Back in 1974, former Beatle John Lennon scored his only U.S. number-one hit as a solo artist with an up-tempo tune, the chorus of which proclaimed, “Whatever gets you through the night… ’salright, ‘salright!”
It’s worth noting that, in the decades that followed, some of us learned the hard way that this particular musical prescription doesn’t always work out particularly well in real life. Then again, if you’re the sort of person who looks for deep philosophical insight in rock ‘n’ roll lyrics, it’s a lead-pipe cinch you’re going to have a few other issues to deal with.
In my case there was only ever one night which consistently brought on that soul-jarring, heart-pounding, “whatever gets me through” level of desperation. I want to be clear: What I’m talking about here is no mere abstract artistic metaphor. My nightmare is bone-chillingly real.
For me, December 21 is, was and probably always will be, the worst day of any given year for the simple reason that it is the time of the annual winter solstice. You know about the winter solstice, right? In case you don’t, it’s the nadir of old Sol’s appointed rounds, the shortest day of the entire year! Unfortunately, given our northeasterly GPS coordinates, here on the coast of Maine that translates into a paltry eight hours and 53 all-too-fleeting minutes, dawn to dusk.
Last year, as usual, my worst night arrived right on schedule in the middle of the afternoon. You heard me. On December 21, darkness fell with all the warmth, charm and brutal finality of a guillotine blade at 4:03 p.m. sharp! Moments later I found myself hunched anxiously over my office desk, Sharpie in hand, frantically scrawling “RIDE MOTORCYCLE FROM SUNRISE TO SUNSET!!!” in big block letters across the calendar square for the 21st of June.
I suppose that desperate “note to self” was my way of implementing Lennon’s “whatever gets you through” survival strategy. I knew full well that I was grasping at straws—and pretty flimsy straws at that. But in that darkest of all possible hours it struck me as the only tool available to shore up my rapidly deteriorating mental faculties.
Looking back on it, I see that calendar entry as the emotional equivalent of a “Hail Mary” pass to my future self, a valiant attempt to send some small fragment of my consciousness hurtling off into the light I so desperately needed to believe was waiting at the end of that hopelessly dark tunnel.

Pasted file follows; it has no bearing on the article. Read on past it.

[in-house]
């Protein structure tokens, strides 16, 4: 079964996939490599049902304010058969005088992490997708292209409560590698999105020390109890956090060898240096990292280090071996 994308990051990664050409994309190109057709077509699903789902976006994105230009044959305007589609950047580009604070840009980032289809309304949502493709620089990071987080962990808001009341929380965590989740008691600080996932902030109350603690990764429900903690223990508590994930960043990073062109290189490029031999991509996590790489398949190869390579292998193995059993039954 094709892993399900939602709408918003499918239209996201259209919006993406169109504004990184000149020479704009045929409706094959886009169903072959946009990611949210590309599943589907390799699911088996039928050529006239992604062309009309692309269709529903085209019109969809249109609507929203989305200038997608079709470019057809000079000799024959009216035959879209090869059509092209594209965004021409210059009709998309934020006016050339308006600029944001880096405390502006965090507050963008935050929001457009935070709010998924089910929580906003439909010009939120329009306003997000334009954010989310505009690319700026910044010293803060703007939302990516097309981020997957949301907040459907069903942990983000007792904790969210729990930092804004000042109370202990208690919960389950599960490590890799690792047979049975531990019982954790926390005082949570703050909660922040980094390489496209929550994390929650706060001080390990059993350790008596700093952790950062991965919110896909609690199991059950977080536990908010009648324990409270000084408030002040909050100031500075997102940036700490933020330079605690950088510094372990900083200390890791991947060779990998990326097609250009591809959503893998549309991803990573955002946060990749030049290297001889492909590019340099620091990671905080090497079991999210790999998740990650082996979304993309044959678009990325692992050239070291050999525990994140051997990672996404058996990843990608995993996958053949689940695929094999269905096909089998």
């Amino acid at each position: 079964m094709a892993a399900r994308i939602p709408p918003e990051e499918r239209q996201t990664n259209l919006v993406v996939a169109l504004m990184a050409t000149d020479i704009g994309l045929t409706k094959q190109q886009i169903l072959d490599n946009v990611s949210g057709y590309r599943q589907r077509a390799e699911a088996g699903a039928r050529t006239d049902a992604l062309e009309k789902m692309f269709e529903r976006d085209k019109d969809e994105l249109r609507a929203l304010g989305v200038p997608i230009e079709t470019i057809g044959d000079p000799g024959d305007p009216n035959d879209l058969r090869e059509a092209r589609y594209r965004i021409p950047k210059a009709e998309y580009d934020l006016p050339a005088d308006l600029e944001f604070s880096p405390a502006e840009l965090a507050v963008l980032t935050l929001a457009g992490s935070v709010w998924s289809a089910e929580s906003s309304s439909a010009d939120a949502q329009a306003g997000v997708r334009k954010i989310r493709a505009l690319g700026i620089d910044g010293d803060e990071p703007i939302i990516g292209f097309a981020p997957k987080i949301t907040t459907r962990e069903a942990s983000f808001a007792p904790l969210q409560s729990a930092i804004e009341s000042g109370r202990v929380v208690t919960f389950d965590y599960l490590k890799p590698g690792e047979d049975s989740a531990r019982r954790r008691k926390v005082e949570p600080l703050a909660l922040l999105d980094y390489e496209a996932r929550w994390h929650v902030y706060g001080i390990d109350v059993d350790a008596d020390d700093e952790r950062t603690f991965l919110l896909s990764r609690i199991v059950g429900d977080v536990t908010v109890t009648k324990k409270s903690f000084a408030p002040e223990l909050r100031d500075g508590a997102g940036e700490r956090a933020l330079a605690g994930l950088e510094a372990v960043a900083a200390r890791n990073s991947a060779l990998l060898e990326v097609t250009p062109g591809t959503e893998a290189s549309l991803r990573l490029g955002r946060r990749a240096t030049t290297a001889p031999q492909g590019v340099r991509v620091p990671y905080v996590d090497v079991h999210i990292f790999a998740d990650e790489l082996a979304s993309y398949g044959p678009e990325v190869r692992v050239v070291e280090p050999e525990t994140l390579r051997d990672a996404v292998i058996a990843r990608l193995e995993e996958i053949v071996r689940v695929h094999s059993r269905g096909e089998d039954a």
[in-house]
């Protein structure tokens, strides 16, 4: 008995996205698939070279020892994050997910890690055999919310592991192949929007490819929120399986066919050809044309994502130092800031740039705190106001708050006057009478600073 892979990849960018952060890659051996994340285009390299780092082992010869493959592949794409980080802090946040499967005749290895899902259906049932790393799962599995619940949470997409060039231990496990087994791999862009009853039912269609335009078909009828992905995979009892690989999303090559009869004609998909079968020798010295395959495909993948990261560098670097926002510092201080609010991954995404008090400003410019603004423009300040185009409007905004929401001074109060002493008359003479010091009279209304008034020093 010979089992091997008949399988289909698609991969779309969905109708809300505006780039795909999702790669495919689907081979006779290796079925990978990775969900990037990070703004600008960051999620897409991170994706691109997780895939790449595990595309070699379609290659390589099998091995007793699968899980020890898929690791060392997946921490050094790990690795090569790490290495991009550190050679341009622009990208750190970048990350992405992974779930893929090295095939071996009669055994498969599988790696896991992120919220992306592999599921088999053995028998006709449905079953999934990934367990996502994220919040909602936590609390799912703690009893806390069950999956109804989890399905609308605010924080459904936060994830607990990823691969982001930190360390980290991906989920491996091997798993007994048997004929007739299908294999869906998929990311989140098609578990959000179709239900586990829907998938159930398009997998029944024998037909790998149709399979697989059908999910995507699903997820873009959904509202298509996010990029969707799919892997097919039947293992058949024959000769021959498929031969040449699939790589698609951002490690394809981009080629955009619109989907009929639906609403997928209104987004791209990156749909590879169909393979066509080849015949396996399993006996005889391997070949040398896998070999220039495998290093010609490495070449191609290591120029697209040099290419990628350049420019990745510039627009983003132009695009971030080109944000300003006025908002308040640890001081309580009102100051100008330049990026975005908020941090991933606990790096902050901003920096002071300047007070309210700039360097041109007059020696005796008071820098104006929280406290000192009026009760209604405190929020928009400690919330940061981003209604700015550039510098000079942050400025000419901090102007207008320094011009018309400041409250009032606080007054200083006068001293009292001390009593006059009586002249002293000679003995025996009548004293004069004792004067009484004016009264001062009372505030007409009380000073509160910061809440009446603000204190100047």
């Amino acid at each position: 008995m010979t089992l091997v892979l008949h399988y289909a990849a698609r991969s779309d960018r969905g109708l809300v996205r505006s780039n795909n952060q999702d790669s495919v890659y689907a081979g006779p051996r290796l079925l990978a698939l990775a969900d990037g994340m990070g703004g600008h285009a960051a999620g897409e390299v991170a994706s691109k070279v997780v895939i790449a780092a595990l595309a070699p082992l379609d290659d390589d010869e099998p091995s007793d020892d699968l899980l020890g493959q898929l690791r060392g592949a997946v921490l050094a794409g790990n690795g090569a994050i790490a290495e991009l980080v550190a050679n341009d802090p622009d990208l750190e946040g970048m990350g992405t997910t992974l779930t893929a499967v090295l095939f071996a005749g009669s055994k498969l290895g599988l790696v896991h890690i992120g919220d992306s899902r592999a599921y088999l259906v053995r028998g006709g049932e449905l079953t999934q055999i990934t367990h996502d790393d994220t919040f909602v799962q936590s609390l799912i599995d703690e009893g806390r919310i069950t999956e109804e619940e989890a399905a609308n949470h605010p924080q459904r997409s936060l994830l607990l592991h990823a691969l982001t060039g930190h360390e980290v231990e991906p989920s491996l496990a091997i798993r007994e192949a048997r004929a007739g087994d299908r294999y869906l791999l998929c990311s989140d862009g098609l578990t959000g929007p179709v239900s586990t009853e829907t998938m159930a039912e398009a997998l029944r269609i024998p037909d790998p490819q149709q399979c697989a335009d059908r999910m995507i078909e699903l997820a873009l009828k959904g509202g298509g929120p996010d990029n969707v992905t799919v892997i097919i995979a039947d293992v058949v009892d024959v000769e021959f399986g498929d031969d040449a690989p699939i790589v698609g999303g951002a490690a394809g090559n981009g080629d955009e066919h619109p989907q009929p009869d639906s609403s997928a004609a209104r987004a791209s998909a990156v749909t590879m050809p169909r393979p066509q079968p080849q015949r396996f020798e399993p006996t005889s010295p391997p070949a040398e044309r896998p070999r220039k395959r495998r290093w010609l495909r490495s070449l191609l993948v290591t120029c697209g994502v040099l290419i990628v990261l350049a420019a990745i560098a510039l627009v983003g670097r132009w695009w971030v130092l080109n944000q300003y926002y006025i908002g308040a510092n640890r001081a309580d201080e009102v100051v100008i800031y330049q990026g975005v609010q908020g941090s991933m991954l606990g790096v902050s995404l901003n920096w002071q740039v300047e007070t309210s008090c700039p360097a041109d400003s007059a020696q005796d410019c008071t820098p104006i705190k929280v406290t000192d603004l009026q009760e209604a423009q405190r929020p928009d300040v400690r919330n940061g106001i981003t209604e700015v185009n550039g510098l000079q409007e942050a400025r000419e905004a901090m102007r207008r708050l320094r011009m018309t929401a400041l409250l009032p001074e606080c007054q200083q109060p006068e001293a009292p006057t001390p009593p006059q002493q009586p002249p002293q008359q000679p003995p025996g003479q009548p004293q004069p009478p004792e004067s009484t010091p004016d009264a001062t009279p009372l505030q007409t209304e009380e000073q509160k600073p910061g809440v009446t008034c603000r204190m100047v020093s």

Whatever it was, it worked! I not only made it through the night but, one morning last week, the promised light of the summer solstice arrived in all its celestial glory. Precisely at 4:59 a.m. dawn broke across the eastern horizon. By then I’d already been up for a full hour and a half. I was working on my second cup of coffee, while my vintage Honda motorcycle, fresh from its annual physical at the local bike shop, sporting a fresh battery and a full tank of gas, sat idling in the driveway outside.
Donning my riding leathers I locked the kitchen door and a few moments later I was headed west on Route 25, ready to fulfill the promise I’d made to myself all those months ago. I planned to spend every glorious sun-drenched moment, all 55,560 continuous seconds of the longest day of the year riding my motorcycle through the spectacular New England countryside.
Even bundled in heavy riding gear, a full-face helmet and thick leather gloves, the early hours of my trek were a bit on the nippy side. But the weatherman was calling for sunshine all day long, so I figured that things just naturally had to warm up eventually. That’s what I figured. Unfortunately, I figured wrong.
Oh, sure, at some point in the early afternoon when I stopped for gas in Claremont, N.H., the temperature had made it to the mid-60s. But I hadn’t counted on a brisk northwest breeze whisking away any stray BTUs, and by the time I arrived in White River Junction, Vt., turned the bike around, and headed home, the thermometer was once more plummeting precipitously.
I don’t even want to know what the wind-chill factor is when it’s 52 degrees and I’m doing 60 mph. I do know that, after a hot bath and a good night’s sleep, I awakened the next morning feeling happier than I had any right to feel. Making a beeline for my desk, I opened my calendar and made an appointment to spend another 15 hours and 26 minutes the exact same way when next year’s summer solstice rolls around.
Tim Sample is a humorist, performer, and writer from Maine who has entertained Mainers and “people from away” for decades. He was the host of “Postcards from Maine” on CBS Sunday Morning. Visit www.TimSample.com to learn more.